Anne Moody and the Black Panthers Essay

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     During the 1960s, many Black Americans drew attention to the inequalities among races in society. Protest groups formed and demonstrations highlighting discrimination towards dark people were a common practice for civil rights activists. Some activists believed non-violence was the only way to overcome, and others, such as Anne Moody and the Black Panthers, had a more aggressive attitude towards gaining freedom. In her autobiography, The Coming of Age in Mississippi, Anne Moody describes the hardships of growing up in the heavily racist South, and displays the “price you pay daily for being Black.” (p.361) She grows tired of seeing her Black companions beaten, raped, murdered, and denied their opportunity to …show more content…
In general, they felt that African-Americans had been treated as second-class citizens since the end of the Civil War solely because they were Black. The Panthers developed a platform called the “Ten Point Program” that described the changes they demanded to see in American society. They wanted a country in which Black children are provided the same educational opportunities as White children, and thought that Blacks could only progress by being taught the true history of Black oppression in the U.S. They demanded that Black Americans have jobs that paid the same wages as Whites and weren’t limited to labor intensive positions. The party also felt that the police force instigated more conflict and violence than protection, and believed they needed to provide security for Blacks by themselves. Although they were known for using gun power when necessary, the Panthers envisioned a peaceful society under a just government where all races could live together. Simply put, the Black Panthers felt the United States government was not allowing Black Americans to the live in the land of equal opportunity, but rather denying them the freedoms and liberties constitutionally entitled to them. The Black Panthers wanted African-Americans to be able to determine their destiny.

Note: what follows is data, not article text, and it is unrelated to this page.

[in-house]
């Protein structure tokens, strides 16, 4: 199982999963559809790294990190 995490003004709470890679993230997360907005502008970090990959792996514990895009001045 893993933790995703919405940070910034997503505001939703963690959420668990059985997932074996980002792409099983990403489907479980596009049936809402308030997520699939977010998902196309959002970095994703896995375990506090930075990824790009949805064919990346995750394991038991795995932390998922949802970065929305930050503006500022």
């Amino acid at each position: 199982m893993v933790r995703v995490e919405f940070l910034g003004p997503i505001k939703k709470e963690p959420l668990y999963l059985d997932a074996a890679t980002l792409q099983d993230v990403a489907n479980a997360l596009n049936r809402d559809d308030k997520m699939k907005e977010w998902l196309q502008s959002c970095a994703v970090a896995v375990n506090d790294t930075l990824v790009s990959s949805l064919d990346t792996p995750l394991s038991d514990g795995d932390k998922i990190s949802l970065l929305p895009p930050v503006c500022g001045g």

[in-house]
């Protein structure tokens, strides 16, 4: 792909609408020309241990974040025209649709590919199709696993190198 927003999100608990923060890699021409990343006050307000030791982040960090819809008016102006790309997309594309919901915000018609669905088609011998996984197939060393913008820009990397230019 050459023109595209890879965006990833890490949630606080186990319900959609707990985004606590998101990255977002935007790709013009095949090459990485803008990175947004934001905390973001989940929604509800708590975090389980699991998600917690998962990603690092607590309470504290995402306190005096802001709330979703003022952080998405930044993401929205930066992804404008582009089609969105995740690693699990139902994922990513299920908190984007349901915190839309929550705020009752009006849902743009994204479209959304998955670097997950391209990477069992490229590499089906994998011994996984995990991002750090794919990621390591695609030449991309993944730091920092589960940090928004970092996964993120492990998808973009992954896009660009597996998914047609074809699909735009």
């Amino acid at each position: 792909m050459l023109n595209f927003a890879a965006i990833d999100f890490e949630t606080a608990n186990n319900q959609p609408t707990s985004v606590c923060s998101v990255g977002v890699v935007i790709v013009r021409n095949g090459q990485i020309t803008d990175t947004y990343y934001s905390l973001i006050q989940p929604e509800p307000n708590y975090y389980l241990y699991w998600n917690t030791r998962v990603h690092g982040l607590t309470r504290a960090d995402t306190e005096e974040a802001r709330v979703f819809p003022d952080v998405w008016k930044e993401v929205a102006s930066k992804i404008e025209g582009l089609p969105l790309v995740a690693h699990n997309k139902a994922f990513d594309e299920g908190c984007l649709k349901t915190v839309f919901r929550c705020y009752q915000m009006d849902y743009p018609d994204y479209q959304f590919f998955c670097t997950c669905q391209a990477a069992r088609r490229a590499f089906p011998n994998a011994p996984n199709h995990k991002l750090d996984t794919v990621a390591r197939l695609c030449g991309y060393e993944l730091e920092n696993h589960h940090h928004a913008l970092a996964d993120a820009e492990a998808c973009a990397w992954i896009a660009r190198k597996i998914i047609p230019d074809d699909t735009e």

Because the Black Panthers felt society and government were withholding African-Americans from social progress, they took some matters into their own hands. They promoted more just

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